It’s always interesting, unsettling, and difficult to try to figure out if we can ground our moral and political commitments. I read a sentence about James Fitzjames Stephen’s criticism of Mill’s On the Subjection of Women this morning that caught my attention – ‘His [Stephen’s] own position was that equality was like liberty: it was not an absolute good but sometimes good and sometimes not.’ Not that that’s a startling idea, of course. It’s not a news flash that equality has not always been thought an absolute good or even a good at all, and that for instance the famous phrase in the Declaration of Independence struck most contemporary observers as downright absurd rather than self-evident. And Leslie Stephen’s brother was notoriously a hard guy, fond of saying harshly unsentimental things to dewy-eyed Victorians. No, it’s just that for whatever reason it made me ask myself if I thought it was an absolute good, or a quasi-absolute good, or at any rate a general good, and if so, if I could ground the thought, or if I just thought it because I thought it because I thought it.

Well (you won’t be surprised to hear), I do think it’s a general good, though also one that’s often in tension with other goods. (Can I get away with saying general instead of absolute?) But I would think that – I was born into a time and place in which the thought is taken for granted. So why do I think it apart from that.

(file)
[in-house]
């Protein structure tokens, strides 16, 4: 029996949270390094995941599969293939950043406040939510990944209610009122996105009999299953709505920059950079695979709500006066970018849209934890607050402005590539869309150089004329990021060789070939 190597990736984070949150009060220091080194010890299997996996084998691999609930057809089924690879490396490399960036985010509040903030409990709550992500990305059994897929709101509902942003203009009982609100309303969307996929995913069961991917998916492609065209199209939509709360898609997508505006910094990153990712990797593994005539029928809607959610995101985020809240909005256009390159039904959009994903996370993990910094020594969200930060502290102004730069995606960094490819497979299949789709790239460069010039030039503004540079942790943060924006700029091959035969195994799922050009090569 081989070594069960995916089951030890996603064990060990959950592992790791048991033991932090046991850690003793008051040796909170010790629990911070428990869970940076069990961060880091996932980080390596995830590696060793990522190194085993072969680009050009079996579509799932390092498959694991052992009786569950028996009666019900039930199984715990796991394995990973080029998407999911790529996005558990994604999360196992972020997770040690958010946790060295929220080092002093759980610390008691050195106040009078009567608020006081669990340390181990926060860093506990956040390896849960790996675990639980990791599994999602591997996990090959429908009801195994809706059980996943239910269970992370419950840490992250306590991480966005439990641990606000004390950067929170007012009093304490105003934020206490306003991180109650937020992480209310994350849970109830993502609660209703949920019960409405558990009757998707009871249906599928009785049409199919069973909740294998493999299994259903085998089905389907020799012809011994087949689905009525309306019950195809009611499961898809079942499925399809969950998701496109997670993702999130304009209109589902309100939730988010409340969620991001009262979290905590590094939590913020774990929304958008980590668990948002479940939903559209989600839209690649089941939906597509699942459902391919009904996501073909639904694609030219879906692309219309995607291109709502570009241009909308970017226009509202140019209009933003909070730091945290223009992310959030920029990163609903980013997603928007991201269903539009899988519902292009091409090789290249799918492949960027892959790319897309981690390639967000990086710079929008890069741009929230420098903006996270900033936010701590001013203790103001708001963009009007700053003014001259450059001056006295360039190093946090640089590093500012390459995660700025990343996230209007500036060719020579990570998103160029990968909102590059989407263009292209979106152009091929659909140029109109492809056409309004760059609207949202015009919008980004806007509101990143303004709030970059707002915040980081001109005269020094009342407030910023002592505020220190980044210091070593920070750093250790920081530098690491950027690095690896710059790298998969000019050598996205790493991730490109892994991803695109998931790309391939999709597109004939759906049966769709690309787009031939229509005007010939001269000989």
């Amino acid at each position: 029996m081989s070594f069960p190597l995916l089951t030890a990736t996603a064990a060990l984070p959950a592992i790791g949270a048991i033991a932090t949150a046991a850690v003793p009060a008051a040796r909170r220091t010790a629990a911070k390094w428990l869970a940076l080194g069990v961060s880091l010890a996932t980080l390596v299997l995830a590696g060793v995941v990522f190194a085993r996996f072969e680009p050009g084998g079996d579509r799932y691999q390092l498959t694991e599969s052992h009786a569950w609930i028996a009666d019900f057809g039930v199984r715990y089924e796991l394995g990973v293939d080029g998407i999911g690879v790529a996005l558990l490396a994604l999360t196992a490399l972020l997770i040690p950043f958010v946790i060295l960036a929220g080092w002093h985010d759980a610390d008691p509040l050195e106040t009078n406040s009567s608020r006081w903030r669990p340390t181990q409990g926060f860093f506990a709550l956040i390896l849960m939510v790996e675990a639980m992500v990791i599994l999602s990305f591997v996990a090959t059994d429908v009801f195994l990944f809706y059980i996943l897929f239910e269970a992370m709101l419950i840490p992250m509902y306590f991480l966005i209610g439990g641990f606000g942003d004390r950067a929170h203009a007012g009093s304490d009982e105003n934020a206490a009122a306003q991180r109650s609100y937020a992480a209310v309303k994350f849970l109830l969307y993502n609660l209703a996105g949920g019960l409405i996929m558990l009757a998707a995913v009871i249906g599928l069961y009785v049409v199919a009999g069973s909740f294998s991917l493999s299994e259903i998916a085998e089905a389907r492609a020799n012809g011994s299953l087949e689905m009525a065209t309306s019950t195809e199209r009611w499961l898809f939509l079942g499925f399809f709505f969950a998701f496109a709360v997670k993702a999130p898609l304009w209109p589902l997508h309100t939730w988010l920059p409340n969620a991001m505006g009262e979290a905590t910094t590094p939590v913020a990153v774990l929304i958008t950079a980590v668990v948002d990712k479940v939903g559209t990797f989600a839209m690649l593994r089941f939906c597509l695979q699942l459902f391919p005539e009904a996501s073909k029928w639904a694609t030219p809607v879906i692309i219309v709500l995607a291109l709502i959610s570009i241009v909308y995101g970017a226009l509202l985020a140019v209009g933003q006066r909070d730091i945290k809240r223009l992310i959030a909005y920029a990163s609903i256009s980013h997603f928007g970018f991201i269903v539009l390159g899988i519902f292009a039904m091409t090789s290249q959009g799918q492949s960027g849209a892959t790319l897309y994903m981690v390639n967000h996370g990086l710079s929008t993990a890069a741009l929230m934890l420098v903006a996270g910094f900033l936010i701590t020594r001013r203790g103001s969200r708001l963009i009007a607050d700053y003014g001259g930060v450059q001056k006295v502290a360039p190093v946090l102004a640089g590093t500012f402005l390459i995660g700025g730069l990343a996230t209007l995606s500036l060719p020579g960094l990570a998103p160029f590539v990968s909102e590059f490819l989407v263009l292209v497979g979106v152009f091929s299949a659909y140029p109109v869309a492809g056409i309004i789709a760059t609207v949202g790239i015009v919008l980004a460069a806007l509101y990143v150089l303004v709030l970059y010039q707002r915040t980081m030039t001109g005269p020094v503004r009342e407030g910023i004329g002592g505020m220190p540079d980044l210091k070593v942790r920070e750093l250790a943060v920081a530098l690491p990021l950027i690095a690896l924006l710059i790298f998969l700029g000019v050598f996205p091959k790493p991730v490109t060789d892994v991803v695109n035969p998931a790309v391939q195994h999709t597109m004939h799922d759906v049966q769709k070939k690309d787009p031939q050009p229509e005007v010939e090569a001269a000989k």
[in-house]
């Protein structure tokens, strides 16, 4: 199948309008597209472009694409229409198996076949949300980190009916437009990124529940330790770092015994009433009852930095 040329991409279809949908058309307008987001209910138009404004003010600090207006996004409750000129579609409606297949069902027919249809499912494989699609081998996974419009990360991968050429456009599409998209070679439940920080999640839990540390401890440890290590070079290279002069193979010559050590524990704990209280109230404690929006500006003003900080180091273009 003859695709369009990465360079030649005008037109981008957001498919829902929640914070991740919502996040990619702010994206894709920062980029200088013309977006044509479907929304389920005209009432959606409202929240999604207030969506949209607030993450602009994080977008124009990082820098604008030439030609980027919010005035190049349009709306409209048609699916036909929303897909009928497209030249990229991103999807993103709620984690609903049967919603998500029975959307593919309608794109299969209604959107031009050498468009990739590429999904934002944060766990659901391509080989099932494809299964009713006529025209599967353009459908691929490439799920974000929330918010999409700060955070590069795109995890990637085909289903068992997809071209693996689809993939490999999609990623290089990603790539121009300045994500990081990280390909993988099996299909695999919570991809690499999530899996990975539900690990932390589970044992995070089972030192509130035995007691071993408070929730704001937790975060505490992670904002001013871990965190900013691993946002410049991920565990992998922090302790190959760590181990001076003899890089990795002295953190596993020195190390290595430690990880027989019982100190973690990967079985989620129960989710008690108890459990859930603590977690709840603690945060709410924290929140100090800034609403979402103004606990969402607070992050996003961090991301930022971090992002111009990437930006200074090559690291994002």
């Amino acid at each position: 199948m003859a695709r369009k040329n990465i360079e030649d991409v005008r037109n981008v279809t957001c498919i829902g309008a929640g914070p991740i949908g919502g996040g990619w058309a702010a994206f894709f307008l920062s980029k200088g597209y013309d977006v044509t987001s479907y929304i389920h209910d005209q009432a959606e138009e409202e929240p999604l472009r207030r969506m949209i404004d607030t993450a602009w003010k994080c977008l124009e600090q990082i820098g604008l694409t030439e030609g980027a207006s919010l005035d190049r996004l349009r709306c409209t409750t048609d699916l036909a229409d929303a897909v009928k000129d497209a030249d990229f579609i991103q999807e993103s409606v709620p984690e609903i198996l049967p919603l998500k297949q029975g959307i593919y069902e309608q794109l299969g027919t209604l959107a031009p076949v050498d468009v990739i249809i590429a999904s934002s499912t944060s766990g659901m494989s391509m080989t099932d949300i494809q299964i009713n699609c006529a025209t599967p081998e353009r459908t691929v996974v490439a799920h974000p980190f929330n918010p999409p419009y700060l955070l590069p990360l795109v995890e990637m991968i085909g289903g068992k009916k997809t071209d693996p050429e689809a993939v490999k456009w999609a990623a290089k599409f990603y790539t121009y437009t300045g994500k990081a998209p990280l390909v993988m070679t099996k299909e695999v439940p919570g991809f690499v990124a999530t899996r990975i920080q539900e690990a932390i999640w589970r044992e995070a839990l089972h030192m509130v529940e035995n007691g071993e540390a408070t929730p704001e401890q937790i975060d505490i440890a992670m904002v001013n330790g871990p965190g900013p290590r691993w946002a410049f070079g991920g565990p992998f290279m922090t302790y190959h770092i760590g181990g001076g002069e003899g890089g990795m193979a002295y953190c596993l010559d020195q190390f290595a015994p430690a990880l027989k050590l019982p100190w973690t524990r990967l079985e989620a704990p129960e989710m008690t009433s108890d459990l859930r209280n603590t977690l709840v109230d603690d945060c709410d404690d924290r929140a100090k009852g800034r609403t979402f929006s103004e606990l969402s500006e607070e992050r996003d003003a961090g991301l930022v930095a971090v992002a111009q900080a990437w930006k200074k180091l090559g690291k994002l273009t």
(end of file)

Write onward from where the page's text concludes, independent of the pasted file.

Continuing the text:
Because I think it’s not good for people to think they are by birth somehow globally (not in particular attributes but all over and overall) subordinate, inferior, low. Born to obey, born to serve. Why? I find it hard to go farther than that. Because it’s limiting, narrowing, stunting. It closes off hopes, dreams, possibilities, ambitions. It makes people feel bad, i.e. inferior, and that seems to be a bad thing by definition. Not desirable, not what we want, not what we like. Do people say ‘I’m inferior and that makes me happy, I don’t want to be told that I’m not inferior’? Not that I’m aware of. They change it to ‘different,’ as in ‘Women are not inferior but different’ from anti-feminist women.

The subject links with the ‘What’s so great about nature?’ articles by Paula Bourges Waldegg and Edmund Standing we’ve published lately. Subordination is natural enough, certainly. Many animal species have elaborate hierarchies, enforced with sharp teeth and heavy bodies. Bully for them. We don’t like it. Or rather, those of us on the bottom don’t like it, and after of millions of years some of us have come to the conclusion that the bottom view is the better one, that the happiness and well-being and flourishing and ability to carry out life projects of the people on the bottom, should trump the happiness that the people on top derive from having a pool of born subordinates to use as they like. That the first is worth more than the second, and causes things to go better overall. At least we seem to have; and in some places we have, at least formally and legally; hence the arguments.

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